Sometimes a child has, unbeknownst to parents, or their doctors, a cardiac conduction defect. Under certain conditions, stress, upset, playing sports, or being low on one or more electrolytes, the child may develop a heart rhythm disturbance or arrhythmia (also known as dysrrhythmia.) Sometimes these arrhythmias result in one which is incompatible with life. Those wishing to look these up can search "Long QT Syndrome", "Brugada Syndrome" or Wolff-Parkinson-White Syndrome".
Metabolic disorders due to undiagnosed chronic illness, or acute illness can also cause cardiac arrest. A diabetic child who has a sick day, and who uses insulin, may find a viral syndrome to increase insulin need. During a relative insulin deficit,the child may progress to diabetic ketoacidosis, the blood potassium may fall and heart rhythm disturbances may occur, and sometimes this can lead to cardiac arrest. A child who has an influenza or is quiet about how ill he really is, may not report a decrease in urine, diarrhea, or may cover a decreased fluid intake. His fluid and electrolytes may become unbalanced. If potassium, calcium, magnesium levels and others are significantly diminished, due to any organ failure, acute or chronic, then cardiac arrest can occur. Sometimes, a child is hit in the chest with a ball or a puck. If even a mild blow to the chest occurs during the t-wave of the EKG, a full arrest can ensue.(This is called Commotio Cordis.)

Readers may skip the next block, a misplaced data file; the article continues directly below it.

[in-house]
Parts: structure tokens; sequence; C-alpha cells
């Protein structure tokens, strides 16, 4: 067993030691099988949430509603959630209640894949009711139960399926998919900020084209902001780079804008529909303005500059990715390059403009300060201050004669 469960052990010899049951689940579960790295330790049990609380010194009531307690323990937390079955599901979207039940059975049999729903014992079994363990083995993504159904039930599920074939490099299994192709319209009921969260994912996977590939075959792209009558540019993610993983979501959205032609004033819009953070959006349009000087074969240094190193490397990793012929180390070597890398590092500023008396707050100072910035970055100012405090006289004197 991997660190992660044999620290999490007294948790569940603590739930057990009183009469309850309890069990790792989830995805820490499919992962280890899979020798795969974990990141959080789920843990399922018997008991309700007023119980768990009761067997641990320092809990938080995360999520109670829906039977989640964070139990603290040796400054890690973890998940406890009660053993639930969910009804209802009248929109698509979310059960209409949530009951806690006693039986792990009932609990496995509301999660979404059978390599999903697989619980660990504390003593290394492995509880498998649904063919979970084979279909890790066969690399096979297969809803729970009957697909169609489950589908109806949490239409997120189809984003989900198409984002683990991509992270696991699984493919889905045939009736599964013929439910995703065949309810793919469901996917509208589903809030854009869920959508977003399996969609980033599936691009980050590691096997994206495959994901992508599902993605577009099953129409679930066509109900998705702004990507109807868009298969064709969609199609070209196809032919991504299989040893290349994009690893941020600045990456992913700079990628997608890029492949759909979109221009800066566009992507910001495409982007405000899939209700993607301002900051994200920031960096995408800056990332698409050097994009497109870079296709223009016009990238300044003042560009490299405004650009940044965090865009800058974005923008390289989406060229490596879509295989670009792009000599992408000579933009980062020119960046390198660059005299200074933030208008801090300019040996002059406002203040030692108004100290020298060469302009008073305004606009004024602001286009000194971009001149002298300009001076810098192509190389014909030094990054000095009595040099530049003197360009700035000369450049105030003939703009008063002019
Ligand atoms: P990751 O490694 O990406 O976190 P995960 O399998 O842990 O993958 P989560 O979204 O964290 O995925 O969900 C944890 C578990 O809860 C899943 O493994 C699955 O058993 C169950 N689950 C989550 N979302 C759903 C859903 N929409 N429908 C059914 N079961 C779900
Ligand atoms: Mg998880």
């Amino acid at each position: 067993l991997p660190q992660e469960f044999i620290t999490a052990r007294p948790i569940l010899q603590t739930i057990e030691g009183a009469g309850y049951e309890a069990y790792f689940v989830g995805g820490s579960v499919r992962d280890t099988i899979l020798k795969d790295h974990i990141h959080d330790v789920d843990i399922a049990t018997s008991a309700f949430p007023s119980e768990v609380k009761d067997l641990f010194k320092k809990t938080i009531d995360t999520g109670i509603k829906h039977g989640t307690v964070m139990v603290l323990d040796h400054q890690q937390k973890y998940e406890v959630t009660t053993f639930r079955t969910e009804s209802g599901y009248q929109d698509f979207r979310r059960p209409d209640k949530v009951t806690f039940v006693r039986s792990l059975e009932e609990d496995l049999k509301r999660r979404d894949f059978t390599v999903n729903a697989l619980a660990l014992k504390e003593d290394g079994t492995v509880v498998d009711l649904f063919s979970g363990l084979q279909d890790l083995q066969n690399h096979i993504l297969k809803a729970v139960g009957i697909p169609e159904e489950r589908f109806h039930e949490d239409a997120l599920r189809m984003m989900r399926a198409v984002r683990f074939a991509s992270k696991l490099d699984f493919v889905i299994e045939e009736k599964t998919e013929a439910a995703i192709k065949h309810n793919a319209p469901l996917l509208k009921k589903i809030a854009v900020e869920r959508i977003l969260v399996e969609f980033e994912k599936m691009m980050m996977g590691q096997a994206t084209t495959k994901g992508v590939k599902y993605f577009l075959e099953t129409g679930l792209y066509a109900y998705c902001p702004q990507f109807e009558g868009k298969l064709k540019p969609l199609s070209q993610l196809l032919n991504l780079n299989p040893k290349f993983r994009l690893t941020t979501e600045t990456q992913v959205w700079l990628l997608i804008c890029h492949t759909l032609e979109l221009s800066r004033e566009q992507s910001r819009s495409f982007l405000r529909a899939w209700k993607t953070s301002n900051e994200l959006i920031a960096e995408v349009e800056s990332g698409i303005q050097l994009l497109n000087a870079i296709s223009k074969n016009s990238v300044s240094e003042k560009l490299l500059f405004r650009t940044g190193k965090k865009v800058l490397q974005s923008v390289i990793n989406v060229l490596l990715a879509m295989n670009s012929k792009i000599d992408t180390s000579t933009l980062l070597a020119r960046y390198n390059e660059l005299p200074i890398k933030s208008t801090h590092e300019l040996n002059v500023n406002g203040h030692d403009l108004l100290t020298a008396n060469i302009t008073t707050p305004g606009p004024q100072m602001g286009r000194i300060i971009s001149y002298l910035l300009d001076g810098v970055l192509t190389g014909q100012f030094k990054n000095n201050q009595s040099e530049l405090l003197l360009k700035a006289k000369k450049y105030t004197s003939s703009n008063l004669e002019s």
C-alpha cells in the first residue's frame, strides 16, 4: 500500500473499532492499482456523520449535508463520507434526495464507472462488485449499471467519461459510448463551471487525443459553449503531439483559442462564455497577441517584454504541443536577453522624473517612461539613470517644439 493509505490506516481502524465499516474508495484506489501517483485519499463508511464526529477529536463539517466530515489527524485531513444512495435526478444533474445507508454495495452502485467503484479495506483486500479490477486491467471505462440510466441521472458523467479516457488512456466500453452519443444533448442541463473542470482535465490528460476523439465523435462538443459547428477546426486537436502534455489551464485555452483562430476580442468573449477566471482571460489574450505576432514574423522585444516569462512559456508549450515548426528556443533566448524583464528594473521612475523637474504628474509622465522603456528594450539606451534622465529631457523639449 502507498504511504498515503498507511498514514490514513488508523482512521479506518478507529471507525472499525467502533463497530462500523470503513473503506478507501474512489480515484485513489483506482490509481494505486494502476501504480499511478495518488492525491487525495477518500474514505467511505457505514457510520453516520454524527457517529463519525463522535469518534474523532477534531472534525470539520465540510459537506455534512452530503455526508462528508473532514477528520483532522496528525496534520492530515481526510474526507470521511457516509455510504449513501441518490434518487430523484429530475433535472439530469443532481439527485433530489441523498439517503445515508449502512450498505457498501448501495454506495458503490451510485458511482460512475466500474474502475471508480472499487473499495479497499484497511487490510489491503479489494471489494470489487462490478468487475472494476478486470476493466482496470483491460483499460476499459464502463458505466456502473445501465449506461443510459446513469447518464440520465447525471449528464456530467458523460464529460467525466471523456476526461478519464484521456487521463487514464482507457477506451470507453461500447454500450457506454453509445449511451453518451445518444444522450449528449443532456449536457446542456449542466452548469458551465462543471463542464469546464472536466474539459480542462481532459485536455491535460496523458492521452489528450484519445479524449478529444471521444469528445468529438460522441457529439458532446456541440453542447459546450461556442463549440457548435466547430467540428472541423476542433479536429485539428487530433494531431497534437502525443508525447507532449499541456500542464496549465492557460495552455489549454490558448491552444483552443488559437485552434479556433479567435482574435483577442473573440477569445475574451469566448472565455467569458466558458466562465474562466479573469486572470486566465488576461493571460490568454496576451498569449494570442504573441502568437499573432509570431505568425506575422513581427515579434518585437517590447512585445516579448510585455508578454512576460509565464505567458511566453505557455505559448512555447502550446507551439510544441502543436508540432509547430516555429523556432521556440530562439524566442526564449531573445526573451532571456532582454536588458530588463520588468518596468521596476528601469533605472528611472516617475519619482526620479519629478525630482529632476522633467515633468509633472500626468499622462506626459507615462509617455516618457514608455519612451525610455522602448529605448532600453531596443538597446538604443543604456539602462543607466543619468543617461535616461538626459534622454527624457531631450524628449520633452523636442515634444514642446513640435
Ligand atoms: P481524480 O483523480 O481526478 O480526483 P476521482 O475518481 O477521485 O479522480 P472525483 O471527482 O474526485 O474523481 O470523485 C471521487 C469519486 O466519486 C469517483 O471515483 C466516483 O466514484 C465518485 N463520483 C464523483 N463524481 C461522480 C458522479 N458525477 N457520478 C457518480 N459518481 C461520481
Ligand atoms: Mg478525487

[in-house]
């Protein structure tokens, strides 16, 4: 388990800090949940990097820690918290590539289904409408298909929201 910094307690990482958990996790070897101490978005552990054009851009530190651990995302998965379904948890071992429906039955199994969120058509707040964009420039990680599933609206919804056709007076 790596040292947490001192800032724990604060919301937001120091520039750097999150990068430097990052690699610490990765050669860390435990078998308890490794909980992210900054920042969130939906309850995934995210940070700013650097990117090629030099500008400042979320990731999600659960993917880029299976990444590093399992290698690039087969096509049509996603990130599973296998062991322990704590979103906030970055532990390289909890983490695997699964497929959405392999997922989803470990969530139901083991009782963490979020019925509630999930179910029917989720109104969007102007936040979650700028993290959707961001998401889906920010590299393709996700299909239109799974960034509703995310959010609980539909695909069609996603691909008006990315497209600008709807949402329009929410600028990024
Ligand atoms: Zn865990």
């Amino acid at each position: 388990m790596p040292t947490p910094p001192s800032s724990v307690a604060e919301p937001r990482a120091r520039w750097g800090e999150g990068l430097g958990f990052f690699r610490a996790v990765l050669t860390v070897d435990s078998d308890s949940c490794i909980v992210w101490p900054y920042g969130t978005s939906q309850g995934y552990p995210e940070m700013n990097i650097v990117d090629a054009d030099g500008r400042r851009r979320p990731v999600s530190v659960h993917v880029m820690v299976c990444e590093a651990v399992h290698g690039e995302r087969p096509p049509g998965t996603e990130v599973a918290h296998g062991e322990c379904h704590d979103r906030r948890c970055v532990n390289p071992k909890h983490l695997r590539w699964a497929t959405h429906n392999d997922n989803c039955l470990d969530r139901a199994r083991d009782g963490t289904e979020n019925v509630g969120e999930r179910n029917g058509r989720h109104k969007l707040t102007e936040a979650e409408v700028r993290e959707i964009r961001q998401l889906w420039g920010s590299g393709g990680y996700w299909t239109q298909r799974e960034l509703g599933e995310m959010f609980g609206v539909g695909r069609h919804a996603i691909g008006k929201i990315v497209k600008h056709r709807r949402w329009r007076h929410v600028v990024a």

Metabolic disorders of endocrine or kidney origins can also also result in fluid and electrolyte imbalances. Sometimes, undiagnosed thyroid disorders can contribute to cardiac rhythm disturbances and electrolyte imbalances which can contribute to cardiac arrest. (Yes, even the normally controllable Hashimoto's thyroiditis has ended in cardiac arrest) There are many other potential causes of a cardiac arrest in children,and we must be attentive as we can be to alterations in their level of awareness and general condition, although I am afraid that sometimes, we may still not detect clear changes before an event of some kind.
In Daniel's case, doctor's theorize that he had a predisposition to an unknown, undiagnosed conduction disorder of the heart. (A rhythm disturbance proneness, or potential proneness to arrhythmia) They believe that a combination of excitement entering the holidays, a possible drop in his potassium levels as we spent the day somewhere drinking something other than soda. (Regular pepsi is actually a good source of potassium), and the advent of new puberty hormones, left him more prone than average to arrhythmia. Of course, this is a theory. This arrhythmia, the first time it was encountered, proved to be lethal.
We also need to pass along to parents, that sometimes, there was nothing that could be done to anticipate what happened. Sometimes a child dies suddenly, and the autopsy does not show a clear reason for the child's sudden passing. Sometimes, circumstances and events evolve that would have required supernatural information in order to prevent such a terrible loss.
All that we as parents and as health care providers and professors can do, is advocate CPR education and certification. We can take our children for pediatric evaluation when they are ill. Third, we can advocate for having AEDs (automatic emergency defibrillators) in all schools, government buildings, and sporting events. We can also advocate for baseline EKGs for all 12 year olds to help to diagnose or catch some of the conduction disorders which are often implicated in cases of sudden death, on the ballfields, and off. I am surprized as to how hard this particular entry has been for me to write. Stay well.
Rascal Flatts "I Won't Let Go"